Was Malthus right? The relationship between population and real wages in Italian history, 1320 to 1870
AbstractIn this article we investigate the relation between population and real wages in the Italian economy during the period 1320-1870. The main result is that the positive check is strong and statistically significant but the other equilibrating mechanism in the Malthusian model - the preventive check - based on the positive relationship between fertility and real wages does not operate in pre-industrial Italy. In contrast to the Malthusian hypothesis, we find a negative feedback from wage to population. The empirical result is clearly consistent with the theoretical framework of the "old age security motive". We show, with a simple overlapping-generation model, that by allowing for substitution in a pre-industrial economy between child quantity and other assets (such as new seeds, better soybean quality, and new cultivation and irrigation methods) fertility may be negatively affected whenever income rises.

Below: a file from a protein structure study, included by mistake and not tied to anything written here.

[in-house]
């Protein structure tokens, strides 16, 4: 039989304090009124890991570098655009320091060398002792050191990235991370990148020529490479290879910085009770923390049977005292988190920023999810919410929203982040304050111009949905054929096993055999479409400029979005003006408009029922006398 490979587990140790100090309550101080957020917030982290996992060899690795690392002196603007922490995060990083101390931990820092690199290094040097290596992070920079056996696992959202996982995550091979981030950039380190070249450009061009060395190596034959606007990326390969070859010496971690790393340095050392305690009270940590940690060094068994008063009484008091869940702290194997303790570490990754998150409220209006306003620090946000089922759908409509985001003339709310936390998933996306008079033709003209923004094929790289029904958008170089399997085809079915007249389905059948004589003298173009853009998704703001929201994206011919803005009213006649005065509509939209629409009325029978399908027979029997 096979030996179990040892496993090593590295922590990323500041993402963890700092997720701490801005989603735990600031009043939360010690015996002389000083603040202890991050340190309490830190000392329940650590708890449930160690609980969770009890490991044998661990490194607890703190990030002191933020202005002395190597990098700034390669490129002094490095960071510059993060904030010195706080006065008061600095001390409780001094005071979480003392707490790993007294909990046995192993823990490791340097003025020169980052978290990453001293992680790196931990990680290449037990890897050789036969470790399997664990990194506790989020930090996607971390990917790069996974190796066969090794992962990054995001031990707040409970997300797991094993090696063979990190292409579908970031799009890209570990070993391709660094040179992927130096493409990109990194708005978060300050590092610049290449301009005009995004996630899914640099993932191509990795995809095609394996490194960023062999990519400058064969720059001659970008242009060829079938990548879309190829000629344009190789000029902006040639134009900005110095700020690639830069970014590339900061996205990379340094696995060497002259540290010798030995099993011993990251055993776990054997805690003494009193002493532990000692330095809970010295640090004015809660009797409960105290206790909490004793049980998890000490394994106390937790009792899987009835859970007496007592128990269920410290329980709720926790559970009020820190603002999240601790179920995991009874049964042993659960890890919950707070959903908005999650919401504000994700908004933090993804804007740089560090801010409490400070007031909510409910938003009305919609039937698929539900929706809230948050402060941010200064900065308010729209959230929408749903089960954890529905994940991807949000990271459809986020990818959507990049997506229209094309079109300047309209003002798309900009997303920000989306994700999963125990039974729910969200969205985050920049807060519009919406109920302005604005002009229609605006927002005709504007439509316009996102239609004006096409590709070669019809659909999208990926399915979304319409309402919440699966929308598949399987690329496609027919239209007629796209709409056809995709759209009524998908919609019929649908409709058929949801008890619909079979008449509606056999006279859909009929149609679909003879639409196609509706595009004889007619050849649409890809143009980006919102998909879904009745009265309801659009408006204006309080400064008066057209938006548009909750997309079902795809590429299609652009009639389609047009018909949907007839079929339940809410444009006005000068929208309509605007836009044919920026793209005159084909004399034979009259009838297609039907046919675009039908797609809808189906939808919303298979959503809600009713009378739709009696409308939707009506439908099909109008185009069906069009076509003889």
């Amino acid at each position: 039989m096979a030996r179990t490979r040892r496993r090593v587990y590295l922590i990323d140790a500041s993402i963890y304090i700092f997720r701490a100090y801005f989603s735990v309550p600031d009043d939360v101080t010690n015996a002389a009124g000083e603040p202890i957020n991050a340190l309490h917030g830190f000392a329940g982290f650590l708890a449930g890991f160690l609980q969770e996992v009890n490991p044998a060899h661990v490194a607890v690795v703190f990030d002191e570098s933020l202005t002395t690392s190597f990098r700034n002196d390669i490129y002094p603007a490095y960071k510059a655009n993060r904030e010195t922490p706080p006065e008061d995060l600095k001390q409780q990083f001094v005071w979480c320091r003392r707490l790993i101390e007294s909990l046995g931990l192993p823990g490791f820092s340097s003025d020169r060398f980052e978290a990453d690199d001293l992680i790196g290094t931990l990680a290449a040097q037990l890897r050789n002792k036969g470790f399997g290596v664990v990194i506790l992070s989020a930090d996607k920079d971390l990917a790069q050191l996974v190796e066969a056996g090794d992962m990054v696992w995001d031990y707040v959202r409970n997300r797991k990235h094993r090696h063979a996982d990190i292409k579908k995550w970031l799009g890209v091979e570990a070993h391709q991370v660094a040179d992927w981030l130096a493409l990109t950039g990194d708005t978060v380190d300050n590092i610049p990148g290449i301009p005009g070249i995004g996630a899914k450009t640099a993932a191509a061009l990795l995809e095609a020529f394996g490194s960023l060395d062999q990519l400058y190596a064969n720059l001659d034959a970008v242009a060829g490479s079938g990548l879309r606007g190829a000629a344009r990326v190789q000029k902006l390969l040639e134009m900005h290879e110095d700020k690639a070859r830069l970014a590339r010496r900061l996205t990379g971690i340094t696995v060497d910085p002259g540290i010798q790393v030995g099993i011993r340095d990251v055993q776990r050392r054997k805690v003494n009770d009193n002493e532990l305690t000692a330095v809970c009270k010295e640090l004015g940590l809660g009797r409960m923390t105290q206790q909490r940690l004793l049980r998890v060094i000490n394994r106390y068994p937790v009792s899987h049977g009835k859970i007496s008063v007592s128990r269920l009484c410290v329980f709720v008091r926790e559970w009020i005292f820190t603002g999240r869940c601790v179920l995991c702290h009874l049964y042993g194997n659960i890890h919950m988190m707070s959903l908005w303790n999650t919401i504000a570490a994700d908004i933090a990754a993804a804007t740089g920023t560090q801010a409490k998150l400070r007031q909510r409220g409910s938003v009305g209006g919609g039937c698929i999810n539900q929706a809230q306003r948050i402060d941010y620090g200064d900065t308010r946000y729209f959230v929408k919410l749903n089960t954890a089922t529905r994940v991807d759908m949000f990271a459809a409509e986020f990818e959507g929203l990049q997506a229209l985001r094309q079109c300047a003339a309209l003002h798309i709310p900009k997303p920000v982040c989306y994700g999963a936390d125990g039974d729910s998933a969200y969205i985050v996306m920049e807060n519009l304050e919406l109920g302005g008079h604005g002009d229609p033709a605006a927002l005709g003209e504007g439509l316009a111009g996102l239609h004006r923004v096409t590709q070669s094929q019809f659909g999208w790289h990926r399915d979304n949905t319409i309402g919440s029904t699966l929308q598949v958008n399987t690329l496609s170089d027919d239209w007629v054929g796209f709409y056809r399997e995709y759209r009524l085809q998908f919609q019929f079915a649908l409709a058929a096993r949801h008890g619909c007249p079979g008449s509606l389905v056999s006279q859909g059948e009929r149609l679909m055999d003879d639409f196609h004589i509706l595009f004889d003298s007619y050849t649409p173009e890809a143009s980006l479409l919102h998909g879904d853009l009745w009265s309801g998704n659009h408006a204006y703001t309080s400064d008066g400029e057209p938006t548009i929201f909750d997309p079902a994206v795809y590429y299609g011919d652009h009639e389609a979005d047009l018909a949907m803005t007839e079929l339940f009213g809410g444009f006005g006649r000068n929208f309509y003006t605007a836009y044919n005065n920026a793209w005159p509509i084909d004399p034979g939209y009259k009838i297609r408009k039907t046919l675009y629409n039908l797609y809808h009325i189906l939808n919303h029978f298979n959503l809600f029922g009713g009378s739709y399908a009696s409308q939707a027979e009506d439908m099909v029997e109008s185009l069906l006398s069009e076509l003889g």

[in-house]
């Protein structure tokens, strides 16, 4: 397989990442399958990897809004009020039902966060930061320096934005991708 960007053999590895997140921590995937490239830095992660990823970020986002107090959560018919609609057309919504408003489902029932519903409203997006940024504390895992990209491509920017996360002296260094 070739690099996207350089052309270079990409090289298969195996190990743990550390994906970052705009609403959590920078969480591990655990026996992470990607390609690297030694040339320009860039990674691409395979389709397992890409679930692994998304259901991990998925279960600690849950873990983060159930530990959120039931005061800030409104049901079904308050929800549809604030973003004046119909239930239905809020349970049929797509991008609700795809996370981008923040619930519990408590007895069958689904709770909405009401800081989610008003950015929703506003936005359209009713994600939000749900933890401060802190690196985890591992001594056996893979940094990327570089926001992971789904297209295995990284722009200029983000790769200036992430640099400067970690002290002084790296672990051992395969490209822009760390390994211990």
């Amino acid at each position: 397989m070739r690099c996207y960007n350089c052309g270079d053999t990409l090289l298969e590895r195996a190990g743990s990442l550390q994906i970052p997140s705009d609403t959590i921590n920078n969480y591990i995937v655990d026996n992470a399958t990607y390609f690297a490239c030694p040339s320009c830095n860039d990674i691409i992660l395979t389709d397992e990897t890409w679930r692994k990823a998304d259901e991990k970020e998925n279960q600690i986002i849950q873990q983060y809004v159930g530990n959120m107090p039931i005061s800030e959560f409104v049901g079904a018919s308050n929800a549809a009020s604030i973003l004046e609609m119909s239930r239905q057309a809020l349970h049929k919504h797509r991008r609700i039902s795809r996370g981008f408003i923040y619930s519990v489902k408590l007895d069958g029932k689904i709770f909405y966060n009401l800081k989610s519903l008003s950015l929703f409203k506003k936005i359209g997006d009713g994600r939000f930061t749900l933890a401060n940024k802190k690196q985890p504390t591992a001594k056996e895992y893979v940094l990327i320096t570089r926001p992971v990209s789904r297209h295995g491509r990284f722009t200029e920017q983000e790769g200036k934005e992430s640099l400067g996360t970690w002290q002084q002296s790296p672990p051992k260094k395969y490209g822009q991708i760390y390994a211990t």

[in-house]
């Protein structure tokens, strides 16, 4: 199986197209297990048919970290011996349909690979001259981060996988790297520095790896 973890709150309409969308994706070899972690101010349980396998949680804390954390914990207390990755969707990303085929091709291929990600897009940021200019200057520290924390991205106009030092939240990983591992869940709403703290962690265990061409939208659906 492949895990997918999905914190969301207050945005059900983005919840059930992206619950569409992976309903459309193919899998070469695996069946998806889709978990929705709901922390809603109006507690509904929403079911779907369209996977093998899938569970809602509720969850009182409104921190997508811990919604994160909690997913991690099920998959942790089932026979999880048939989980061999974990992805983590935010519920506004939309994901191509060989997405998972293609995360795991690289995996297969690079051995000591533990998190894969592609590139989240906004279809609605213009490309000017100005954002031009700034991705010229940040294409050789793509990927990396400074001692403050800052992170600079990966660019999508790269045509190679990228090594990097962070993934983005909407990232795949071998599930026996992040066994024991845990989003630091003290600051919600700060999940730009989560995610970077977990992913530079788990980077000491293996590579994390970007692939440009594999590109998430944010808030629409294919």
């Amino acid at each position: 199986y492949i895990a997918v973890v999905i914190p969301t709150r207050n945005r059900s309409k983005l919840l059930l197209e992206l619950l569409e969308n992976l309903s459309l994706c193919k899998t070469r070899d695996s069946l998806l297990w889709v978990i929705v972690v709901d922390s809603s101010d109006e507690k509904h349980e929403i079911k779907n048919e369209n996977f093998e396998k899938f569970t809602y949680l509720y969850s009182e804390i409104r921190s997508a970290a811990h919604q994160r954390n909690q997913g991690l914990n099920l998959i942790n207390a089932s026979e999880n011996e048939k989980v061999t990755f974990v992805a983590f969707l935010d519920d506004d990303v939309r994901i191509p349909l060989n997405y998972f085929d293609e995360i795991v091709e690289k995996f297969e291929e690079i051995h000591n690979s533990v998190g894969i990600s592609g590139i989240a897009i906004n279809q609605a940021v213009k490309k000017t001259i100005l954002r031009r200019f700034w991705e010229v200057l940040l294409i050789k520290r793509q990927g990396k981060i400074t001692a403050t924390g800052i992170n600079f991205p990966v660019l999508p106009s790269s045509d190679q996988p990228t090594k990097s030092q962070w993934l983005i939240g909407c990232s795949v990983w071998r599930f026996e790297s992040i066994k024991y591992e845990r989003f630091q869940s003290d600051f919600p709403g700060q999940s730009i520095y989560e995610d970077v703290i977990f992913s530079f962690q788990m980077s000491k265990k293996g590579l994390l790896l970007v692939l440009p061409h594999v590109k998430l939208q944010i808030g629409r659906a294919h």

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Bibliographic InfoArticle provided by Elsevier in its journal Explorations in Economic History.
Volume (Year): 47 (2010)
Issue (Month): 4 (October)
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Web page: http://www.elsevier.com/locate/inca/622830
Malthusian hypotheses Pre-industrial labor productivity and wages Population trend Demographic changes;
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